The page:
Hardware, and Software over the Internet.
In Brief
 Cloud Computing refers to both the applications delivered as services over the Internet and the hardware and systems software in the datacenters that provide those services.
Evolution
 The idea of cloud computing is evolved from parallel processing, distributed computing and grid computing. There is a bit similarity between them but they work differently.
Related Technologies
 Grid computing
 Utility Computing
Autonomic Computing
Cloud Computing defined…

 “A style of Computing in which dynamically scalable and often virtualized resources are provided as a service over the Internet”
History
 The underlying concept of cloud computing dates back to 1960s, when John McCarthy opined that "computation may someday be organized as a public utility.
 The actual term "cloud" borrows from telephony in that telecommunications companies.
 Amazon played a key role and in 2007, Google, IBM, and a number of universities embarked and by mid-2008, Gartner saw an opportunity for cloud computing "to shape the relationship among consumers of IT services.
 Architecture
 General Mechanism
Working Principle
 Classification
 Public Cloud
 Publicly accessible, self-service model:
 Access via well-defined & published Web Services(i.e. SOAP or REST).
 Access via management portal.-per-use.
Free or pay.
 No ongoing contract or commitment.
Private Cloud
 Emulate Public Cloud on private / internal resources.
 Gives benefit of Clouds (elasticity, dynamic provisioning, multiplexing) while:
 Maintaining control of resources (security).
 Meeting Corporate/Regulatory req.(governance).
 Option to scale out to Public Cloud. Hybrid Cloud
 Combination of private/internal and external Cloud resources.
 “Cloudbursting” to handle “Flash Crowds”.
 Provision additional resources from Public Clouds on-demand.
 Release resource when no longer needed.
 Can outsource non-critical functions.
 Architectural Layers
Software as a service (SaaS)
 Software as a service features a complete application offered as a service on demand. A single instance of the software runs on the cloud and services multiple end users or client organizations.
Public Storage Clouds –
Storage as a Service

 Amazon Simple Storage Service (S3)
 Amazon CloudFront
 Nirvanix Storage Delivery Network
 Mosso Cloud Files
 Microsoft Azure Storage Services
Platform as a service (PaaS)
 Platform as a service encapsulates a layer of software and provides it as a service that can be used to build higher‐level services. It involved, middleware, Integration, Messaging, Information, Connectivity setup.
Public App Clouds –
Platform as a Service

 Google AppEngine
 Microsoft Azure Services Platform
 Salesforce.com / Force.com
 Mosso Cloud Sites
 Heroku
Infrastructure as a service (IaaS)
 Infrastructure as a service delivers basic storage and compute capabilities as standardized services over the network.
 Servers, switches, routers, and other systems are pooled and made available to handle workloads of high‐performance computing applications.
Public Compute Clouds –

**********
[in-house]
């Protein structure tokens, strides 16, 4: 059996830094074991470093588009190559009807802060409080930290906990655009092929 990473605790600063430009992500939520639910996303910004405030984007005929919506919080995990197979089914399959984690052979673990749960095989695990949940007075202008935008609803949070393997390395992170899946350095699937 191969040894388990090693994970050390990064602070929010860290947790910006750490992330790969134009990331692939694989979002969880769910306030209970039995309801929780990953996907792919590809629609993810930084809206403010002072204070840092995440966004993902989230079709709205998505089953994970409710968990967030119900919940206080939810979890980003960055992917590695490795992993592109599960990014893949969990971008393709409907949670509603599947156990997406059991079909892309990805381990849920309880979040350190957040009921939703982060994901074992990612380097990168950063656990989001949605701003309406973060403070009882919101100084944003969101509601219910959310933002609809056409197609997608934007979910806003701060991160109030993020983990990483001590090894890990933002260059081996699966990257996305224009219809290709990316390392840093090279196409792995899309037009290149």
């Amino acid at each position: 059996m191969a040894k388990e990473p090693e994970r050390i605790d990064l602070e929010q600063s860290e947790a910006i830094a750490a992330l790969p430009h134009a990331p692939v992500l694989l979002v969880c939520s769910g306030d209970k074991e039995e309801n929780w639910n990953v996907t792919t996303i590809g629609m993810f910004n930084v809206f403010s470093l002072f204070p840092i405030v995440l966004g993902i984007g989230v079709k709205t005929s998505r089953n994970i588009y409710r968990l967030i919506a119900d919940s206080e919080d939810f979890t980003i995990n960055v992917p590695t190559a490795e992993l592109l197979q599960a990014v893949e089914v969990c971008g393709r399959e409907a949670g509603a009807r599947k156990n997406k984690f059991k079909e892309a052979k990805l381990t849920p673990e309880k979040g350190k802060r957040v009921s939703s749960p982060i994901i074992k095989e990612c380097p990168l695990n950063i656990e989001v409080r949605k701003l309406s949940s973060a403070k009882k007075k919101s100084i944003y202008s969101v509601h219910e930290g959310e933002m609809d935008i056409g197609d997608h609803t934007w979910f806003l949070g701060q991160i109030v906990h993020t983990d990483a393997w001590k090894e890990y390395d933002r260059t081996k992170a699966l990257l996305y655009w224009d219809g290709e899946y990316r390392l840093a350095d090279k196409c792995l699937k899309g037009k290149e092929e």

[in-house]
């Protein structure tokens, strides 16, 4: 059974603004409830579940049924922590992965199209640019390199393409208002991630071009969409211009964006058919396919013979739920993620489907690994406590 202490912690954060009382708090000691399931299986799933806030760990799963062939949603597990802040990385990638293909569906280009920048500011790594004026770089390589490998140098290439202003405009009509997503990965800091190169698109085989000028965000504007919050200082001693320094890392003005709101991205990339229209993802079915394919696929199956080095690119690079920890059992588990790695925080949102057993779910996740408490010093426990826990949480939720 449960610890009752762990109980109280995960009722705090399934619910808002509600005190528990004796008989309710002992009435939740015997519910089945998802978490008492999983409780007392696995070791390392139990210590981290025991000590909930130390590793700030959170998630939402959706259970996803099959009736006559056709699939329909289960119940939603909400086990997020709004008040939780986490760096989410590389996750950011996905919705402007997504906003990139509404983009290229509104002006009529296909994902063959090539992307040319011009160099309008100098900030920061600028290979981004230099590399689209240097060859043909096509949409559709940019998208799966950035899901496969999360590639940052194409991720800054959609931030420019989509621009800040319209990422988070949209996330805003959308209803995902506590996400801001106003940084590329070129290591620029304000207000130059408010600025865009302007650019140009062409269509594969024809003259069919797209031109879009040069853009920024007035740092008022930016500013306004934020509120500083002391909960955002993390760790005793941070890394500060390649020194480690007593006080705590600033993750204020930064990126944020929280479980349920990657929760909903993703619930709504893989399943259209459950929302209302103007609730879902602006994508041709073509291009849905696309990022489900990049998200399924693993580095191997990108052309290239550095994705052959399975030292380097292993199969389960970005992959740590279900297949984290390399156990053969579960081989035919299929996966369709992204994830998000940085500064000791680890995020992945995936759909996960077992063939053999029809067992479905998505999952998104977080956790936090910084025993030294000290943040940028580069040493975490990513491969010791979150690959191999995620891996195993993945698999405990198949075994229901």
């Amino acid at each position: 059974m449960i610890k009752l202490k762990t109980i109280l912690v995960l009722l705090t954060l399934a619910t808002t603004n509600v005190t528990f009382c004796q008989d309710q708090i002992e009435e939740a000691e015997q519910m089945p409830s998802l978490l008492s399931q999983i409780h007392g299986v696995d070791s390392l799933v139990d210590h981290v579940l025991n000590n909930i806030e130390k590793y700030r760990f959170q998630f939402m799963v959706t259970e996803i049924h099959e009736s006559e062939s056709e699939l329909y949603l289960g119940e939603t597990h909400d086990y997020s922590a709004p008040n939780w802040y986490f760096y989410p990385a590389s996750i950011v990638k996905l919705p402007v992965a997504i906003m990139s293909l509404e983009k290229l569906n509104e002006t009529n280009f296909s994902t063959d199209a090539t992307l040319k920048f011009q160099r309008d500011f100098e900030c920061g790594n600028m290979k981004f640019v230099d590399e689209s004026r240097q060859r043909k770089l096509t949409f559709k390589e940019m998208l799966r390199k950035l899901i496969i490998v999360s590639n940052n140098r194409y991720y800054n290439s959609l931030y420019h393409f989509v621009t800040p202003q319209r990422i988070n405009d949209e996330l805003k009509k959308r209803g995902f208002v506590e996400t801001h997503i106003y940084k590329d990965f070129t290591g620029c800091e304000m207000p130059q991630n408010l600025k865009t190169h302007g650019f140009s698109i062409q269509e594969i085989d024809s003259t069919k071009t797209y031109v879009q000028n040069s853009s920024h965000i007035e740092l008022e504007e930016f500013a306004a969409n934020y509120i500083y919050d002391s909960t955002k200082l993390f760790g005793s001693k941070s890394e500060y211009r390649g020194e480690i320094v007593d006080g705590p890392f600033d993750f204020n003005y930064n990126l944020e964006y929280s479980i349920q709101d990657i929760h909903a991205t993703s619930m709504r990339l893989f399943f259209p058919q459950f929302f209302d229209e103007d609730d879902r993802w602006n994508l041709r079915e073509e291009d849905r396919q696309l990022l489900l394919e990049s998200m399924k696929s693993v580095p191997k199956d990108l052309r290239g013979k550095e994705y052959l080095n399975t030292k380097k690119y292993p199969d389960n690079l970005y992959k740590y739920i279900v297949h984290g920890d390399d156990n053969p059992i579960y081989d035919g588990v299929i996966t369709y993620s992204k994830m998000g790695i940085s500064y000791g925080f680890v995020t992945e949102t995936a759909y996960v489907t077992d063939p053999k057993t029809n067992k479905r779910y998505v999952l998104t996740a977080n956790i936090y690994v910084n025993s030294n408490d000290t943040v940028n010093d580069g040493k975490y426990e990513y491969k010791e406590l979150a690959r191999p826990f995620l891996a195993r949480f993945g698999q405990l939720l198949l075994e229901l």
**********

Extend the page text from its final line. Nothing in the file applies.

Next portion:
Infrastructure as a Service

 AmazonEC2
 GoGrid
 SliceHost
 Mosso Cloud Servers
Working with Cloud Computing
 Key features
 Agility
 Cost
 Device
 Multi-tenancy
 Reliability
 Scalability
 Security
 Maintenance
 Metering
 Cloud Computing Market
 Key Characteristics
Virtualization
Technology

 Virtualization technology works to handle on how the image of the operating system, middleware, and application pro‐created and allocated to a physical machine or part of the server stack away.
 Key Characteristics
Service‐Oriented Architecture (SOA)
 A service‐oriented architecture is essentially a collection of services that communicate with each other.
 The SOA is software or system architecture that addressing componentization, reusability, extensibility, and flexibility.
Statistics of Recent Growth
 Research Issues
 Interoperability
 Portability
 Reliability & Monitoring
 Data Security and Jurisdiction
 Innovative Cloud Pricing Models
 Innovative Service Models
 Pros and Cons
Conclusion & Future Scope
 Thus Cloud Computing provide a super – computing power. This Cloud of Computers extends beyond a single company or enterprise.
 In future, the security and reliability shall be improved by the introduction of certain globally accepted standards.
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#18
Presented by:
RINI ANN VARGHESE


.ppt   CLOUD COMPUTING_EDIT_97-03.ppt (Size: 4.43 MB / Downloads: 126)
OVERVIEW
Have a look at what experts say…
A paradigm shift in which computing is moved from personal computers to a ‘cloud’ of computers
Simply a metaphor for the internet
It’s about new IT infrastructure, new business and programming models
Comes into play when affordability and huge infrastructure become a big headache for smaller enterprises
CLOUD COMPUTING
More About Cloud Computing…
A paradigm
Information is permanently stored in servers on the internet
Cached temporarily on clients like desktops, hand-helds, sensors etc.
A style of computing
IT services and resources are provided as a service over the internet
The concept generally incorporates the following:
Software as a Service (SaaS)
Platform as a Service (PaaS)
Infrastructure as a Service (IaaS)